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How To Revamp Your Study Habits For Better Grades

How To Revamp Your Study Habits For Better Grades

    More and more people are going back to school to take courses to get further qualifications these days. These like-minded people want to improve themselves for better futures. These mature students, along with current students in college or university, may find it a real challenge to keep up with all the studying required to do well in their courses. Indeed, this is very much related to productivity issues of getting enough done.

    When I started in university many years ago, it was a bit of a culture shock. One of the most extreme differences on campus compared to high school was that the professors didn’t really seem to care whether I showed up for classes or not. In some classes, many students were even falling asleep.

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    I enjoyed this freedom of showing up for classes whenever I wanted. But the rude awakening soon came when I got my first set of grades. My marks sank to ‘C’ averages and I was even at risk of failing a course or two.

    Better study habits

    My study habits were poor and last minute cramming for tests or exams made university life quite stressful. Some things had to change as I faced the possibility of dropping out of university without a degree. If you are either a current or returning student, I’m sure that you don’t want to be in this type of situation either.

    Fortunately, I stumbled onto a study skills strategy that saved me. This method virtually eliminates the need to cram for exams. I started using this strategy to completely change my study habits and it made a huge difference for me.

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    This study strategy is ideal especially for courses that involve final exams that cover all material that was introduced during a semester or entire year. Here is what this strategy involves.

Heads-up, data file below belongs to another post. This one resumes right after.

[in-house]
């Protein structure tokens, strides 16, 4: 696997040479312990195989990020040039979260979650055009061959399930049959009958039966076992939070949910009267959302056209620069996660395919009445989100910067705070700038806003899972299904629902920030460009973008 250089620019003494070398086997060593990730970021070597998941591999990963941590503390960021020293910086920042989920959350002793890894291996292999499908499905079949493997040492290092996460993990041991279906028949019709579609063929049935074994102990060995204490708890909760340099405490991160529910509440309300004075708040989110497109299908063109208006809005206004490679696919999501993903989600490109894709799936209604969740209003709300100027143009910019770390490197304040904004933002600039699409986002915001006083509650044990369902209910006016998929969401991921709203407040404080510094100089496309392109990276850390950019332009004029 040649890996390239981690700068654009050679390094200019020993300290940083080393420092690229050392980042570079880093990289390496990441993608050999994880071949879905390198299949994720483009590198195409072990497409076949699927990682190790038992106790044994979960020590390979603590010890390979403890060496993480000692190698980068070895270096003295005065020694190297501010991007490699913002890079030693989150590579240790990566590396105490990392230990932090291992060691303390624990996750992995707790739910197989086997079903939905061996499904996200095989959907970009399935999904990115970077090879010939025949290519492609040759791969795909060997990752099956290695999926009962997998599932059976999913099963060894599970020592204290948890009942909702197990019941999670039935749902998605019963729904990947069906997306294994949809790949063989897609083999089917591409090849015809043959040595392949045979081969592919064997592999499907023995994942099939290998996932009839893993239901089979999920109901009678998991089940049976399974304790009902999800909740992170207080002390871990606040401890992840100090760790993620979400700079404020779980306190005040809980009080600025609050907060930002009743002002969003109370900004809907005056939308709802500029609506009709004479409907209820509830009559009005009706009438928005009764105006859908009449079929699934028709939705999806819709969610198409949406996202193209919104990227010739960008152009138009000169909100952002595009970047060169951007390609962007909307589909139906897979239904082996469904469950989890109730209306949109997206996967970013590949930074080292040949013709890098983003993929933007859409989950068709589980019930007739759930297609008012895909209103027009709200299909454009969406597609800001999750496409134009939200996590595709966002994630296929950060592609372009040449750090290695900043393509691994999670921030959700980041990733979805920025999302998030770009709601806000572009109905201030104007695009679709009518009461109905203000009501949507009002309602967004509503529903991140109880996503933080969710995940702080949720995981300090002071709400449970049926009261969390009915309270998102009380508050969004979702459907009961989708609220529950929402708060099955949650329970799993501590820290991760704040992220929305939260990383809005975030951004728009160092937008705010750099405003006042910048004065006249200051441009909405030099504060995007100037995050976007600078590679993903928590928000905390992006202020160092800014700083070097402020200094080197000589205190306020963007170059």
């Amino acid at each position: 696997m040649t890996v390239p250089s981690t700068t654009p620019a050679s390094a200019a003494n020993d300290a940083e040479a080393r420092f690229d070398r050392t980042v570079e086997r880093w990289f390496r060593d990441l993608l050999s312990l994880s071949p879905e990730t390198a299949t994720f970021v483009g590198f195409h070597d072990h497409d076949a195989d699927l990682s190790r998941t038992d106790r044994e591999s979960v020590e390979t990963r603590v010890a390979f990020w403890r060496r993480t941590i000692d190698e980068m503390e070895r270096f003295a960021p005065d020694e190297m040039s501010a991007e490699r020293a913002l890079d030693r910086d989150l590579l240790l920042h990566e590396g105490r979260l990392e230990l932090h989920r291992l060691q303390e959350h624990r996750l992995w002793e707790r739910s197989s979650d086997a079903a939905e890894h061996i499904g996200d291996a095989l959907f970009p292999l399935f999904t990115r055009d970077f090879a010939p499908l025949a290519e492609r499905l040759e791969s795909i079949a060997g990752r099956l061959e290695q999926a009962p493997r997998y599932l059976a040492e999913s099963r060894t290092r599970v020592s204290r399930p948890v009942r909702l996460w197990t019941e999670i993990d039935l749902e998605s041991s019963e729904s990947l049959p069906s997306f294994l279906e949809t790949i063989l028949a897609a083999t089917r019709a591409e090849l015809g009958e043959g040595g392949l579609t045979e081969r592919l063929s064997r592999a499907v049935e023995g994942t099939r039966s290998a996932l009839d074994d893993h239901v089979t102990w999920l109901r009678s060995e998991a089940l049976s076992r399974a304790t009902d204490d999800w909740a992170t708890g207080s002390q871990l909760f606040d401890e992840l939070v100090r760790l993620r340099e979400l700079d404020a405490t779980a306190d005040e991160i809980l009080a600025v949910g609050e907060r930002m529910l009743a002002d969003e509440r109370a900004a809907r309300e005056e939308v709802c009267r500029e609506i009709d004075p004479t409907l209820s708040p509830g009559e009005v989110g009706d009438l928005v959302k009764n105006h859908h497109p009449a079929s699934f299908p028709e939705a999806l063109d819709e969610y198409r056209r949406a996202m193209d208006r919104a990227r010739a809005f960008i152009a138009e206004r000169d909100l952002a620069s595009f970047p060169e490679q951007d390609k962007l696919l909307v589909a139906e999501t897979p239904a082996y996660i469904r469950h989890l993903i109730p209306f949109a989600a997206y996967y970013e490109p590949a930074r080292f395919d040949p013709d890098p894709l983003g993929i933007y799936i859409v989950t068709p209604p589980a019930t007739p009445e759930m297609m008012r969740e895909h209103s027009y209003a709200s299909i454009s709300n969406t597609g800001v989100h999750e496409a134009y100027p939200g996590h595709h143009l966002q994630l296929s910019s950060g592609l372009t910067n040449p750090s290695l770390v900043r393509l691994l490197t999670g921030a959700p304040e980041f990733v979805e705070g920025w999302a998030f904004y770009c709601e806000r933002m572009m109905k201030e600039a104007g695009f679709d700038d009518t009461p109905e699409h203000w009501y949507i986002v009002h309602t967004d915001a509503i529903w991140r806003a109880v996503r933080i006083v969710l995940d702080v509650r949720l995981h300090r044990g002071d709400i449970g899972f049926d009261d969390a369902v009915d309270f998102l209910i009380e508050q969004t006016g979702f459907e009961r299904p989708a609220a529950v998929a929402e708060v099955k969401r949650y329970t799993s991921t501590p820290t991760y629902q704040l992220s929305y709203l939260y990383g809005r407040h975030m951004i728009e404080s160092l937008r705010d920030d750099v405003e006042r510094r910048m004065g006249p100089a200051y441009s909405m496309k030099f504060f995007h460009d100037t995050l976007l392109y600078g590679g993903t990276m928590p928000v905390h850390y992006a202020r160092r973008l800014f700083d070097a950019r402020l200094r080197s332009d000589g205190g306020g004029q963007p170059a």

1. For each of your courses, schedule a regular study session each week.
    2. Stick to this study session schedule faithfully like a job.
    3. During each study session, review everything that you have covered in your course so far from day one to present.
    4. Continue reviewing all content each week even if you don’t have an upcoming test or exam.

    Although there will be more material to cover each week for each course as you move along the semester, covering earlier material will become faster as you become more familiar with them each week. You might not have to increase that much time to each study session as the year goes by.

    The beauty of this study habits strategy is that by the time final exams roll around, you will be quite familiar with most of the course content because you have been reviewing it each week.

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    Using this strategy will allow you to go into your final exams with much more confidence than ever before. The only new material is the most recent since older content will be well absorbed into your head from all those weeks of regular study.

    No more cramming for exams

    This study strategy worked wonders for me as it took me from a ‘C’ average student to ‘B+/A-‘ average by graduation. This not only allowed me to finish my degree successfully, it got me into MBA school where I needed to have even better study habits in place.

    So there it is – my top study skills strategy that basically involves weekly review of everything that you’ve covered in your courses to date. So no more cramming for exams needed!